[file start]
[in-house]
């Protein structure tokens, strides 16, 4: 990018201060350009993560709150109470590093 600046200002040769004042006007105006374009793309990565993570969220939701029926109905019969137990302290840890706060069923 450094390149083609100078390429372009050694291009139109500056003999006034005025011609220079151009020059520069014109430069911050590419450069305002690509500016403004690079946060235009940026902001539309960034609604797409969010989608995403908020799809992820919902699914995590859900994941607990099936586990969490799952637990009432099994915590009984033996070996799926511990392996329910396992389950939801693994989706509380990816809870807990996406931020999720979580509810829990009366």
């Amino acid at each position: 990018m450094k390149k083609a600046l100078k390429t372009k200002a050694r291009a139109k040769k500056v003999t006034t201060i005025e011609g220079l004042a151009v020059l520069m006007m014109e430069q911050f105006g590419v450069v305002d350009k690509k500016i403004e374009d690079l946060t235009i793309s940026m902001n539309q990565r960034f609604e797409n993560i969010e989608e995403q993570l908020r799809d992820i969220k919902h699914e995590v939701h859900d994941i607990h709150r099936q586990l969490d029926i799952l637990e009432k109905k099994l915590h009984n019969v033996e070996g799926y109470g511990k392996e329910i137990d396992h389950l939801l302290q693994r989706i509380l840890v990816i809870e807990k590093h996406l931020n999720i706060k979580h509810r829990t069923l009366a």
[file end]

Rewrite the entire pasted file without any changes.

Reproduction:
[in-house]
């Protein structure tokens, strides 16, 4: 990018201060350009993560709150109470590093 600046200002040769004042006007105006374009793309990565993570969220939701029926109905019969137990302290840890706060069923 450094390149083609100078390429372009050694291009139109500056003999006034005025011609220079151009020059520069014109430069911050590419450069305002690509500016403004690079946060235009940026902001539309960034609604797409969010989608995403908020799809992820919902699914995590859900994941607990099936586990969490799952637990009432099994915590009984033996070996799926511990392996329910396992389950939801693994989706509380990816809870807990996406931020999720979580509810829990009366």
């Amino acid at each position: 990018m450094k390149k083609a600046l100078k390429t372009k200002a050694r291009a139109k040769k500056v003999t006034t201060i005025e011609g220079l004042a151009v020059l520069m006007m014109e430069q911050f105006g590419v450069v305002d350009k690509k500016i403004e374009d690079l946060t235009i793309s940026m902001n539309q990565r960034f609604e797409n993560i969010e989608e995403q993570l908020r799809d992820i969220k919902h699914e995590v939701h859900d994941i607990h709150r099936q586990l969490d029926i799952l637990e009432k109905k099994l915590h009984n019969v033996e070996g799926y109470g511990k392996e329910i137990d396992h389950l939801l302290q693994r989706i509380l840890v990816i809870e807990k590093h996406l931020n999720i706060k979580h509810r829990t069923l009366a």